A few days ago, 30 years of NASA space flights ended. In the 135th space shuttle mission, Atlantis successfully docked at the International Space Station to deliver supplies. At a cost of over $200 billion over the course of its history, NASA's space shuttle program is an unfortunate target of federal cuts prompted by the current budget crisis in Washington. In tribute to the program that helped take man to the moon, launch the Hubble Telescope, and build the International Space Station, NASA described the space shuttle as "the most complex machine ever built to bring humans to and from space and eventually construct the next stop on the road to space exploration” in its short documentary. With that view to the future in mind, let's take a look at where America's space program is headed, rather than lament the close of its most successful chapter.
Putting Men Mars
President Obama has noted that retiring the space shuttles is just one step necessary in order to launch a new generation of space vehicles designed to take Americans to Mars. The new transport is called the Multi-Purpose Crew Vehicle based on Lockheed Martin's Orion design. The Multi-Purpose Crew Vehicle is scheduled for its first manned mission in 2016, and estimated to cost around $210 billion through 2025. Tentatively, a spacecraft of this type will reach Mars by 2031.
Construction on the International Space Station began in 1998 and should finish with Russia's final additions in 2012. For the past 10 years, humans have occupied the low orbit station to conduct experiments in its micro-gravity environment. According to NASA, the ISS is a unique scientific testing ground that will help us develop the technologies needed for future exploration missions that will take humans even farther out into our solar system. One such research project on board the Atlantis mission involves a space robot named Dextre that can refuel and repair existing satellites. Despite its usefulness in space research, the ISS does have one obvious downside since the end of the space shuttles. Until a proven commerical option exists, America will have to pay Russia over $50 million a seat just to get its astronauts to and from the space station.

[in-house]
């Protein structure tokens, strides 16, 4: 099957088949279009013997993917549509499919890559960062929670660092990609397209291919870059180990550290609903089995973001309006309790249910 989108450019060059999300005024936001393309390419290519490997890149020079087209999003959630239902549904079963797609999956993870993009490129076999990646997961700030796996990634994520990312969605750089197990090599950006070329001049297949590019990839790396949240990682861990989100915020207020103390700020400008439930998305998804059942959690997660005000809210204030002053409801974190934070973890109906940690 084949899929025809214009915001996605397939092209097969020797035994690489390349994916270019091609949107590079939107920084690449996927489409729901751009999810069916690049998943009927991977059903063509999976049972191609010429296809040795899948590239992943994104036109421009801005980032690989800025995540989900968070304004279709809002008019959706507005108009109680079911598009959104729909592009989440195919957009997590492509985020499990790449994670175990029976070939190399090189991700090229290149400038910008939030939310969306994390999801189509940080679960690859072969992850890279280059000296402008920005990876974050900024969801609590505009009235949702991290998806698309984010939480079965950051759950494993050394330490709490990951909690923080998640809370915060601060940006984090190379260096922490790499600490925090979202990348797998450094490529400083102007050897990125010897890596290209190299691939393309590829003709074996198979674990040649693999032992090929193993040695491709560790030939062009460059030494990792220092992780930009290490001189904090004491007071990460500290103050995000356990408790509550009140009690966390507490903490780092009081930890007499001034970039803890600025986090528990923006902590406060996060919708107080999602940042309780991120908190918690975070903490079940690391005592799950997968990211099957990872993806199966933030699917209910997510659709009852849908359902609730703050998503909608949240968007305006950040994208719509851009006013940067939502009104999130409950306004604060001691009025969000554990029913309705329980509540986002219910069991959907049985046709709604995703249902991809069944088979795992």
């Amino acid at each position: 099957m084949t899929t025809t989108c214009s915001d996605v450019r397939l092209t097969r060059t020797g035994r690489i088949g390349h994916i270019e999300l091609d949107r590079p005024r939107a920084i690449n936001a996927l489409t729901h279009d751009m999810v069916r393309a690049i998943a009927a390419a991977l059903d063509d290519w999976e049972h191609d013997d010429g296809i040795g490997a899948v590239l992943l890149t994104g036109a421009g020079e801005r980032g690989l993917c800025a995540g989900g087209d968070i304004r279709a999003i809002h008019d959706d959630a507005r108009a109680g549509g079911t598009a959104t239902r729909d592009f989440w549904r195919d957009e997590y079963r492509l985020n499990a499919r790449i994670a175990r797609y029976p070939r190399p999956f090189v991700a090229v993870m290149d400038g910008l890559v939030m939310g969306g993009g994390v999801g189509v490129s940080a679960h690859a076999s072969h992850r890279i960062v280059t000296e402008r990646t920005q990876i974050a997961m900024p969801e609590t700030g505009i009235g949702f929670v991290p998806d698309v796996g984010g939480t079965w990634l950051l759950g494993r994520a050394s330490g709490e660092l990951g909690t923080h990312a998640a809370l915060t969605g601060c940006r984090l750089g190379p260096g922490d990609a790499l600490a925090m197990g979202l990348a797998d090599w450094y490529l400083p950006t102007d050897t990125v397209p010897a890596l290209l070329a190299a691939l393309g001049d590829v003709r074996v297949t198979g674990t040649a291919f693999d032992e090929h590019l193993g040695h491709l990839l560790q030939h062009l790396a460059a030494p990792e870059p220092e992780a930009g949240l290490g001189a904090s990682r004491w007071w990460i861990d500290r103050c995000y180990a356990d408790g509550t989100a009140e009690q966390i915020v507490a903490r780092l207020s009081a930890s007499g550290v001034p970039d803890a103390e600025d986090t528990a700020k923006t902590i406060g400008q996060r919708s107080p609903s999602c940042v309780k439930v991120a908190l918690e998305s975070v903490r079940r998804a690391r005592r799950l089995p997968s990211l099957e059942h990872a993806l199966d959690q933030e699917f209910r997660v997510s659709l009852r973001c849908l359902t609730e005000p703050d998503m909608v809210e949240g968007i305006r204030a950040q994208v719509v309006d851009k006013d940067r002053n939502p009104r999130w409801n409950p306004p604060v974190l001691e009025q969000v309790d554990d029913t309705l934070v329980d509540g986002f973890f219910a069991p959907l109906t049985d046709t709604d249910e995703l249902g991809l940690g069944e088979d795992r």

Just a few days from now on July 16, NASA's Dawn spacecraft should reach an asteroid belt in which lurks Vesta and Ceres, asteroids so huge that they almost became planets. Already in space for over 3 years, Dawn will have traveled over 752,000 miles in the last 3 months alone; that's three times the distance between Earth and the moon. With its ultra-efficient ion powered engine that works by ionizing xenon gas already in space, the unmanned space mission should be able to explore for years. The goal of the mission is to search for new moons and other discoveries using detailed cameras, gamma ray and neutron detectors, and a suite of other instruments capable of studying asteroid surfaces. After a journey of almost 3 billion miles, Dawn has finally provided us with its first picture of Vesta.